In the introduction, he repeats the old canard that the second law of thermodynamics, which dictates a rise in disorder (entropy) of isolated systems, represents a major obstacle to naturalistic evolution. He then tries to pre-empt the known counter-argument with this paragraph:
“Other scholars have defended the plausibility of this climb of life during time, putting forward the idea that living organisms are not isolated systems, and therefore can disobey the entropy principle. This is an argument that could have been made by Darwin, but certainly cannot be accepted by modern neo-darwinists. The “Central Dogma” of modern biology asserts the absolute isolation from the world of the repository of heredity, DNA. It [DNA] flows indifferent to the invitations of the environment, or to the seductions of the organism, in spite of Lamarck and, let’s say it, the real Darwin.” 
This is, frankly, either foolish or plain dishonest. Never mind that it is essentially every other scholar, not just “other scholars”, who have pointed out the obvious fallacy of the thermodynamic objection to evolution - the “Central Dogma” (that hereditary information flows from DNA and RNA to proteins, and not backwards) has nothing at all to do with the issue. If DNA were truly thermodynamically isolated it would indeed succumb to entropy. However, organisms expend significant amounts of energy to faithfully replicate and maintain the integrity of DNA, using very complex and metabolically costly quality control and damage repair mechanisms. I very much doubt that Sermonti, a geneticist, is unaware of this.
Another example: in order to depict the founders of neo-Darwinism as out-of-touch with the natural world, Sermonti characterizes them as geneticists and biochemists only interested in their laboratory experiments . This is simply false. In fact, several of the fathers of the New Synthesis were accomplished naturalists. For instance, plant geneticist G. Ledyard Stebbins was also an excellent field botanist and ardent conservationist, and Theodosius Dobzhansky started his career as an entomologist, and although his best-known work was laboratory-based, he published several papers on the biogeography of Drosophila species and lady beetles. Ernst Mayr alone, of course, had enough “hard-core” field experience in the jungles of New Guinea and Melanesia as an ornithologist and naturalist to put to shame Sermonti or, for that matter, every other notable anti-evolutionist I can think of. Other than out of a basic disregard for reality, it is incomprehensible to me why anyone would fabricate such an easily disprovable claim (that all neo-Darwinism founders were ignorant of natural history) merely to support the rather irrelevant and subjective point that they lacked a feeling for, or an interest in nature.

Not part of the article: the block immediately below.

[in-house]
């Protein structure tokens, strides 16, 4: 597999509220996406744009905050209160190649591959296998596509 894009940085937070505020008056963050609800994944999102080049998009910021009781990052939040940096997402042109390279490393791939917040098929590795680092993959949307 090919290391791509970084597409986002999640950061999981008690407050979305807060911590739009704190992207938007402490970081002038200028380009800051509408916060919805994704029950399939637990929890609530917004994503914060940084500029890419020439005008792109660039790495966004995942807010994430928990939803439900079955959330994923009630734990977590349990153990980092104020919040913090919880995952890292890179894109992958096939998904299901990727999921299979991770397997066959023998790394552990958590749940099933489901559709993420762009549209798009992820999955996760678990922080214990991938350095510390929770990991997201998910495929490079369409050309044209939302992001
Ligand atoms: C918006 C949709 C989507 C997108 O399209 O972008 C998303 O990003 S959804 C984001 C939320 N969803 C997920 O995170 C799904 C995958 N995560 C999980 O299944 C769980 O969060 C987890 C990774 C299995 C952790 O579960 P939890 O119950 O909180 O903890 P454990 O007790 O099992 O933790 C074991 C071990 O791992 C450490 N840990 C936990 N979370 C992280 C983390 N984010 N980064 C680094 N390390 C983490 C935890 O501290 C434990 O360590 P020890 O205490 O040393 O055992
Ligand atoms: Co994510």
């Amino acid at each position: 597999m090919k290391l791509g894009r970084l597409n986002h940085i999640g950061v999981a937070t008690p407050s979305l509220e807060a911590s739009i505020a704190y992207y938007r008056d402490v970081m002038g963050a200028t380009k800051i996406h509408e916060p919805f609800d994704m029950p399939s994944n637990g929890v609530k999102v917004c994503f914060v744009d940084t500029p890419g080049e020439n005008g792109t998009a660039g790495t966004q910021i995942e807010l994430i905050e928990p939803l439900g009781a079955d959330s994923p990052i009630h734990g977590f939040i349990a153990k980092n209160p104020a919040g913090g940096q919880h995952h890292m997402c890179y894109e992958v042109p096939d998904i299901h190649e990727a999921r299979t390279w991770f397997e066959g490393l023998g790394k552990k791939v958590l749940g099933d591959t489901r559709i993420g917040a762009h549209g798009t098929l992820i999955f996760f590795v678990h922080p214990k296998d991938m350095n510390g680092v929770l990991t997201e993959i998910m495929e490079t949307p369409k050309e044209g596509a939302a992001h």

Sermonti’s view of paleontological evidence fares no better, and seems to have been taken straight out of lower-level Creationist pamphlets. He states in no uncertain terms that there are no known transitional fossil forms for cetaceans or for the origin of mammals, and that all animal phyla (including Protozoans!) appeared almost simultaneously in the Cambrian, and none went extinct since . He also devotes significant space to argue for a sort of upside-down “theory” of human evolution: that Homo sapiens is an archaic, essentially unevolved species, of which fossil Australopithecines and other hominids (including the great apes) represent “degenerate” forms (ch. 7). This is based, apparently, on three lines of “evidence”: lack of transitional non-human ape lineage fossils, the slow molecular clock in humans (in fact, the molecular clock is quite slow in all hominids, most likely because of their comparatively long generation time), and, bizarrely, what seems like a über-Haeckelian view in which ontogenesis so closely recapitulates phylogenesis (to the likely dismay of the Discovery Institute, Sermonti agrees that early vertebrate embryos resemble each other) that it can be used backwards, as an interpretative tool for it. Sermonti therefore argues that neotenic organisms - in which juvenile traits persist into adulthood, e.g. gills in adult salamanders - must be archaic, because their features appear earlier in development. For instance, that the cranium of a baby gorilla resembles that of an adult human more than that of an adult gorilla indicates to him that we are primitive forms, and gorillas derived. The actual fossil record, with its unequivocal transitional series from older Australopithecus to more recent Homo species, be damned.